Letters & Opinion

‘Houston, we have a Problem’

Image of David Prescod
By David Prescod

THE caption is a movie adaptation of how astronauts on that ill-fated Apollo 13 mission reported a life-threatening crisis to ground control. For us, it’s that economy-threatening double vision problem again, but “ground control” doesn’t seem to be listening.

Last time we had our eyes examined, we were seeing double roadway widths between Choc and Gros Islet, and a doubling again of this highway with the proposed new highway from Dennery to Gros Islet.

Now, our double vision is leading us into a $64 million dollar debt trap with the doubling of the administrative office provisions for Vieux Fort. Even as the NIC is constructing this 75,000 square foot edifice, the Corporation owns a building in Vieux Fort, constructed years ago for just the purpose that this new building is to serve – access to public services for the people of Vieux-Fort and surrounding areas.

The existing building may or may not be perfectly suited to its current purpose, but it would have been thought that in these difficult economic times some up-grading would have been sufficient. Not so, a $64 Million new building is apparently required, while the rationale provided for this only suggests that further duplication can be expected in Soufriere and Gros-Islet.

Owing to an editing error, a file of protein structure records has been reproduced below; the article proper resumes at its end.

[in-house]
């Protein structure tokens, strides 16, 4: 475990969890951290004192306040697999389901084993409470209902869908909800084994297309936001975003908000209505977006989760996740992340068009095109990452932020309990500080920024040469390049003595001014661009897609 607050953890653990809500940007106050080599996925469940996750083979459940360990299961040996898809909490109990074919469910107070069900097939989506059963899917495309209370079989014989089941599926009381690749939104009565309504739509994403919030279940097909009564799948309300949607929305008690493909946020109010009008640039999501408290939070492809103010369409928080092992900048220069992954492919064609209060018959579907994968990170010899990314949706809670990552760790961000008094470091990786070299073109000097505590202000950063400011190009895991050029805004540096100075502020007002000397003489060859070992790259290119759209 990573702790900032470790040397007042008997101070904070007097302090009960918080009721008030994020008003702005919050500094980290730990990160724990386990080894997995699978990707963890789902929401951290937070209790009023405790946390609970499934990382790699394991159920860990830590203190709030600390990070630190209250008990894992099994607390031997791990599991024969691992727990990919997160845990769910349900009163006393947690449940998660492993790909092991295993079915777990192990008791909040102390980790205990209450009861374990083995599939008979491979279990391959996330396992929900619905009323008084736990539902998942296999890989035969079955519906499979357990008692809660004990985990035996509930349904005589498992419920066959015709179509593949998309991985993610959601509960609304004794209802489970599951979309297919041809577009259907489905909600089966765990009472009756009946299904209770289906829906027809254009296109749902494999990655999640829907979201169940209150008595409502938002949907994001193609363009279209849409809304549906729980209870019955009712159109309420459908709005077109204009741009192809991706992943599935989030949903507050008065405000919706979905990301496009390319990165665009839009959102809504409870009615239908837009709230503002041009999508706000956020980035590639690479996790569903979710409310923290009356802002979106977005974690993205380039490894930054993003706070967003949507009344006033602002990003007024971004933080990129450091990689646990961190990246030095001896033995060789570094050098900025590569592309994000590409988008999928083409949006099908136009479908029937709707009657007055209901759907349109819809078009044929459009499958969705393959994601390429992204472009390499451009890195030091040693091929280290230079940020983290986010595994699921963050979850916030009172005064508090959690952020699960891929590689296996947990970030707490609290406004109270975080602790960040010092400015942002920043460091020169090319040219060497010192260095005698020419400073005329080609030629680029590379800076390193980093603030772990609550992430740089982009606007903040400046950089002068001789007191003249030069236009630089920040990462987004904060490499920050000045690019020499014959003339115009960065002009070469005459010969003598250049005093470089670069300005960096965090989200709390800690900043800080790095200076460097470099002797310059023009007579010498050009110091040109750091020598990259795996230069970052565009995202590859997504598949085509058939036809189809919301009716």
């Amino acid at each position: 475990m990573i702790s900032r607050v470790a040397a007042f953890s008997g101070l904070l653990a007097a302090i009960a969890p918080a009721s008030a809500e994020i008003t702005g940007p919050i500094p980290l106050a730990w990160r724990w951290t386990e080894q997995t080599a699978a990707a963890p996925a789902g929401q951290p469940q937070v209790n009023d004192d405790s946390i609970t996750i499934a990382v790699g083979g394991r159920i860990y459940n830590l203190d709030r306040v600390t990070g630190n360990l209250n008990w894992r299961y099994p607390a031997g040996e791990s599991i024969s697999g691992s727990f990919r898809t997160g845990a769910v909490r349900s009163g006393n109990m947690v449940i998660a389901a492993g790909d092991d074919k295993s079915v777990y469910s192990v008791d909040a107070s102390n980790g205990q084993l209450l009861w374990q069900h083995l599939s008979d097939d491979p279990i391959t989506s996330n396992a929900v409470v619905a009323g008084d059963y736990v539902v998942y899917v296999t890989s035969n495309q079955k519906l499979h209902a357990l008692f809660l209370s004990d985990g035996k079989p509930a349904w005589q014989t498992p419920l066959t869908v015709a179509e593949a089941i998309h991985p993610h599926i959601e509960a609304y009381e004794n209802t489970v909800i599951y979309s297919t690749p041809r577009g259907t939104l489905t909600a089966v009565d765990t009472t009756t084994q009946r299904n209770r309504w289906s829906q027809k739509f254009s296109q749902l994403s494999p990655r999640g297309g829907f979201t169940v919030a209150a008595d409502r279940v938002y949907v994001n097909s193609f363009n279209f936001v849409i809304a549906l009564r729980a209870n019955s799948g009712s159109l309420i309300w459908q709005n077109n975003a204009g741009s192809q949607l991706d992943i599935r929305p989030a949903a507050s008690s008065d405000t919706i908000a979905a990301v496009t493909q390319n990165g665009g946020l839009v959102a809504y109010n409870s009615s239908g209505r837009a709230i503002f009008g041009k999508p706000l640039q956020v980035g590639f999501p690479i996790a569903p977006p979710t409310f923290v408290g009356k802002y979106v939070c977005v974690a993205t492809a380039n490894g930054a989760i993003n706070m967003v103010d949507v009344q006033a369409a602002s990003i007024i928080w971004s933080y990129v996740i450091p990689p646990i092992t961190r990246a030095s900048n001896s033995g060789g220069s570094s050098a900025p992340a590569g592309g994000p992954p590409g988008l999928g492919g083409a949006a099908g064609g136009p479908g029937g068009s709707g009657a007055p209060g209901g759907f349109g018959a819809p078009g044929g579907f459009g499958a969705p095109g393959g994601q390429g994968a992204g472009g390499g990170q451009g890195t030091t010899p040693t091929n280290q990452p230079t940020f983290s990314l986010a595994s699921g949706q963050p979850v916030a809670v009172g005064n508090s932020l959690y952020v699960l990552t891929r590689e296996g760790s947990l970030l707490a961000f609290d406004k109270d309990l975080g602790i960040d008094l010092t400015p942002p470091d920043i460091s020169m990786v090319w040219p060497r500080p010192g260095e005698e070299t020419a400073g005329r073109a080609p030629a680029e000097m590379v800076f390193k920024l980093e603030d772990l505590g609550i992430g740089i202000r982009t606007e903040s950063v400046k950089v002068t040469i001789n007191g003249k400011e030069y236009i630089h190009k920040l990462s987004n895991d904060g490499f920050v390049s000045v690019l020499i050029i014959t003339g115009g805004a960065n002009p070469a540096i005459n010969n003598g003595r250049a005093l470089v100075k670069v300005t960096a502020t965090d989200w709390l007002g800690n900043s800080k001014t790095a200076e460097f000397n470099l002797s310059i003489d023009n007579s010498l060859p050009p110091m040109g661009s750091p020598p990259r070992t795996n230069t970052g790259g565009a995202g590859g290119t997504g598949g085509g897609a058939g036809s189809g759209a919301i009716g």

According to the press release from the PM’s office, this is why the country needs this building:

“We also have to make some giant strides in the administration of this country. We are managing a country that it (sic) too centralized. Our citizens have to travel to Castries to secure basic services. It cannot be right that someone requires a civil status record and they must pay a bus to travel to Castries, pay a bus to come back down, pay a bus to see whether the record has been prepared, reach up there, it’s not prepared, pay a bus, come back down, and it’s a never ending story. Other countries, huge countries, large countries, have been able to decentralize basic services. For some strange reason, here in Saint Lucia, despite our size, we have not been able to accomplish this.”

As we gather, we first need this $64 million building “to make some giant strides in the administration of this country”.

Then we need it so that our citizens in the south can avoid numerous futile trips to Castries to collect birth certificates, an inconvenience that can firstly be resolved by a phone call to the civil status registry, and secondly, an inconvenience that should largely have been resolved with the up-grading of that registry. Also, as we understand it, civil status documents for residents of the south have routinely been delivered in Vieux Fort for years.